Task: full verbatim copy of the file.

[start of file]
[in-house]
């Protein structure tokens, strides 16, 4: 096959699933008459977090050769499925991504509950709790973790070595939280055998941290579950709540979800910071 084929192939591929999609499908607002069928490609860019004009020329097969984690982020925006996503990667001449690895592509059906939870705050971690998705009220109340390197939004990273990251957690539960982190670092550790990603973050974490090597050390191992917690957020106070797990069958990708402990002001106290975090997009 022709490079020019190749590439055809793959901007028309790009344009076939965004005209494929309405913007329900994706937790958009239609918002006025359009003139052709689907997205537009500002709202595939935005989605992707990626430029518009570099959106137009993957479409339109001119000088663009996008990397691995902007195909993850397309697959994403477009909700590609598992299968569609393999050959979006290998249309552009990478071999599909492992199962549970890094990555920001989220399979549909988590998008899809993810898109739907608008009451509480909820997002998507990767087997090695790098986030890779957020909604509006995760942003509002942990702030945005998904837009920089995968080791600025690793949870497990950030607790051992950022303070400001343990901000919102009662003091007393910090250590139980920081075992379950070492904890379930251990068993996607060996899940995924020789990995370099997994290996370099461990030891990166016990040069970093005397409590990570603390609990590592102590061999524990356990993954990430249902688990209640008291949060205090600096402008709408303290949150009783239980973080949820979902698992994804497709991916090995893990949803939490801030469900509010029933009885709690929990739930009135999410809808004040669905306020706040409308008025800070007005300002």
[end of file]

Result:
[in-house]
């Protein structure tokens, strides 16, 4: 096959699933008459977090050769499925991504509950709790973790070595939280055998941290579950709540979800910071 084929192939591929999609499908607002069928490609860019004009020329097969984690982020925006996503990667001449690895592509059906939870705050971690998705009220109340390197939004990273990251957690539960982190670092550790990603973050974490090597050390191992917690957020106070797990069958990708402990002001106290975090997009 022709490079020019190749590439055809793959901007028309790009344009076939965004005209494929309405913007329900994706937790958009239609918002006025359009003139052709689907997205537009500002709202595939935005989605992707990626430029518009570099959106137009993957479409339109001119000088663009996008990397691995902007195909993850397309697959994403477009909700590609598992299968569609393999050959979006290998249309552009990478071999599909492992199962549970890094990555920001989220399979549909988590998008899809993810898109739907608008009451509480909820997002998507990767087997090695790098986030890779957020909604509006995760942003509002942990702030945005998904837009920089995968080791600025690793949870497990950030607790051992950022303070400001343990901000919102009662003091007393910090250590139980920081075992379950070492904890379930251990068993996607060996899940995924020789990995370099997994290996370099461990030891990166016990040069970093005397409590990570603390609990590592102590061999524990356990993954990430249902688990209640008291949060205090600096402008709408303290949150009783239980973080949820979902698992994804497709991916090995893990949803939490801030469900509010029933009885709690929990739930009135999410809808004040669905306020706040409308008025800070007005300002």